If you read "The Memoirs of Elizabeth Frankenstein" expecting to find a horror story similar to Mary Shelley's classic, then you will be extremely disappointed. But Theodore Roszak's novel is an excuse to make an argument, albeit in narrative form, concerning what Dr. Frankenstein wrought up in his laboratory. After all, Roszak is not only a novelist ("Flicker") but also a historian ("The Making of a Counter Culture"). The novel "Frankenstein" represents an important paradigm shift in human history, where science became God, replacing religion. In that regard you can say that the myth of Frankenstein replaced that of Faustus. Essentially "Frankenstein" argues that "there are some things man was not meant to tamper with," a tale that you can trace back to the Tower of Babel or see behind the story of the Titanic for that matter. Roszak makes a similar and no less compelling case for a different kind of shift. For Roszak the science of Dr. Frankenstein represents the "masculine," which replaces the older "feminine" wisdom represented by Elizabeth.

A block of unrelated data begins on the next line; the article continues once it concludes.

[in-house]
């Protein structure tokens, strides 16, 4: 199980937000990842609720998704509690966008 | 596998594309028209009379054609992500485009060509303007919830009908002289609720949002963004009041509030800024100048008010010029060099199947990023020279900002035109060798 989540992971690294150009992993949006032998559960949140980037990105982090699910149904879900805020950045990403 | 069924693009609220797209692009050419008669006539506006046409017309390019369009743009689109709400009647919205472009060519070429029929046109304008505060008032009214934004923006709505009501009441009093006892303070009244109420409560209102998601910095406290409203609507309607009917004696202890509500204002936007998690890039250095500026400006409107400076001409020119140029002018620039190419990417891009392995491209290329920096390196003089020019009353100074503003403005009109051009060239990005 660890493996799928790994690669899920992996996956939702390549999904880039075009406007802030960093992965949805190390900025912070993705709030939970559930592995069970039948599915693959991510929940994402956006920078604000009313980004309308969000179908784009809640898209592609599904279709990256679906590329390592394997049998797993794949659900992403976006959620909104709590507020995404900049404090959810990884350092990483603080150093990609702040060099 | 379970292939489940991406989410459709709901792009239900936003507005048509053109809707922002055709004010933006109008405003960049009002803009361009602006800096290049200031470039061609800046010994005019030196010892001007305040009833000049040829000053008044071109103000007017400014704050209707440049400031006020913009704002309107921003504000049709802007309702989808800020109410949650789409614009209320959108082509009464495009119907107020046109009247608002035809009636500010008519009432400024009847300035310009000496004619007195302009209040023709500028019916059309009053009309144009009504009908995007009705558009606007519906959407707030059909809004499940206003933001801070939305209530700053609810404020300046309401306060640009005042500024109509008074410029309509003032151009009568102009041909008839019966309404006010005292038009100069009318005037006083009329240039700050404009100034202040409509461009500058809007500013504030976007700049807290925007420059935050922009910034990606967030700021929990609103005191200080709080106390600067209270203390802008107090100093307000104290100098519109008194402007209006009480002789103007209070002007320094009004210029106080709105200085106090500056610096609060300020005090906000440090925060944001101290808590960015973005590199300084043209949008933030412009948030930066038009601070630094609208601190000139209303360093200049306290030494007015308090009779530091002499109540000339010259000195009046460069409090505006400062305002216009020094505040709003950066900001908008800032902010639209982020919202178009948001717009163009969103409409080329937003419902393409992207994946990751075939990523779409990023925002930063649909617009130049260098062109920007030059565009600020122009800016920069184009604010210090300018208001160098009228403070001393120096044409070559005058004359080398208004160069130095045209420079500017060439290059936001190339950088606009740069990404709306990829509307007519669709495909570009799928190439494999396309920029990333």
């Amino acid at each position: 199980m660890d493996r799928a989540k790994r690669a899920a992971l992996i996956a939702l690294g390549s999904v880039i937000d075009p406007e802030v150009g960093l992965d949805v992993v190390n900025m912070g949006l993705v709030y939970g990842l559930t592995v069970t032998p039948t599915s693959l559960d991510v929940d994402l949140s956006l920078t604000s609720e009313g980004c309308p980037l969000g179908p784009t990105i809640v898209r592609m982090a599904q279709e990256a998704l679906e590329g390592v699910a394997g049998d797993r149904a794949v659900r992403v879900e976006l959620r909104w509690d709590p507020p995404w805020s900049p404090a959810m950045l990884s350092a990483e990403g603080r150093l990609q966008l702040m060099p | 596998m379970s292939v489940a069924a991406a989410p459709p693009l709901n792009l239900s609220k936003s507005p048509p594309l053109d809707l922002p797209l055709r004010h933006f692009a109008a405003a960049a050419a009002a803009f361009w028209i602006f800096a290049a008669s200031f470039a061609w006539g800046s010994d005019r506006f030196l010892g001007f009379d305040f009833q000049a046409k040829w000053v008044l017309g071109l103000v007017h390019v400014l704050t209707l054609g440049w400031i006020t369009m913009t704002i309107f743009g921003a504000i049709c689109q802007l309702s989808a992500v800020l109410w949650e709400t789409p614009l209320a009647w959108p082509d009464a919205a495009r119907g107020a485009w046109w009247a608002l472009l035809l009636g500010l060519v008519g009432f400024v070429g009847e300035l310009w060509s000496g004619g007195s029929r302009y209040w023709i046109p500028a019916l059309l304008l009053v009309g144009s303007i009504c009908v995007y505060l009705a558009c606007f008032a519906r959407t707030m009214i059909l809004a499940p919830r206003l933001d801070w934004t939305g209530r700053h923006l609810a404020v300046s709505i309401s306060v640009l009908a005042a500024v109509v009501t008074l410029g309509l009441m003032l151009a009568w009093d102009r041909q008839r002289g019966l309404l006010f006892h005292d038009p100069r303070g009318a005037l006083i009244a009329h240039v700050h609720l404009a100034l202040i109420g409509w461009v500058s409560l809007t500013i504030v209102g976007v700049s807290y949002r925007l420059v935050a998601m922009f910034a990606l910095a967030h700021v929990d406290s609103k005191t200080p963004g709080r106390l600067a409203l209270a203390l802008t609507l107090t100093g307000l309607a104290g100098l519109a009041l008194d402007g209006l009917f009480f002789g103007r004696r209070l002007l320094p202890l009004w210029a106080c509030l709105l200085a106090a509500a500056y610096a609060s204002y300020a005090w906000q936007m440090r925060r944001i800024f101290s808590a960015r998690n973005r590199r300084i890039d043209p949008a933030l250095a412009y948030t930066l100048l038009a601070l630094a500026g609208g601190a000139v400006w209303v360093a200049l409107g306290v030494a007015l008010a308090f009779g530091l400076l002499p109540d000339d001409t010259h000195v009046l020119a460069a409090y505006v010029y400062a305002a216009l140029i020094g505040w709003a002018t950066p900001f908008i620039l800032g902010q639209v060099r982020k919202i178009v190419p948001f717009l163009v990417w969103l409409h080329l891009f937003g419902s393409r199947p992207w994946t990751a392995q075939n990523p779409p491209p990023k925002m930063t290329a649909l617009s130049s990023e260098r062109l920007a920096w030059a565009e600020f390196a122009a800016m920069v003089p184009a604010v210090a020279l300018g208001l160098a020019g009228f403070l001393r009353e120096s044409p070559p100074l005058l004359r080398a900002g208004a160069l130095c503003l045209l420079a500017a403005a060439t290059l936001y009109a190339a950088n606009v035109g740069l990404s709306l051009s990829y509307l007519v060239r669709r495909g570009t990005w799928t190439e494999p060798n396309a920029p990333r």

As an infant, Elizabeth Lavenza is given to a wandering gypsy. She is illegitimate, without a mother and rejected by her father. Nine years later she is adopted by the strange wife of Baron Alphonse Frankenstein. Elizabeth discovers that Lady Caroline Frankenstein belongs to a secret witches' coven. She has adopted Elizabeth to create an intellectual companion for her son Victor. Lady Caroline has the two children tutored by an old crone, Seraphina, who teaches the "women's mysteries," which includes a series of erotic devotions that serve to reveal the ancient secrets of life. However, Victor would rather dissect animals and study electrical storms. Rejecting magic, instinct and sensuality for the power of aggressive intellect, Victor destroys his friendship with Elizabeth in a brutal act. This sets up Roszak's one ironic twist on the original novel, for when the creature finally emerges in the final chapters of the novel, he befriends Elizabeth; of course, this is before he strangles her on her wedding night. Ultimately, Roszak has written an allegory that despite its willingness to wallow in arcane sexual rites argues for the privileged position of supposedly "feminist" ideals. For Roszak, Dr. Frankenstein is more Pandora than "The Modern Prometheus." If you have read Shelley's novel (not to be confused with the various film versions) and have an appreciation for how the dawn of the Age of Science changed things, then you will find "The Memoirs of Elizabeth Frankenstein" to be a provocative story.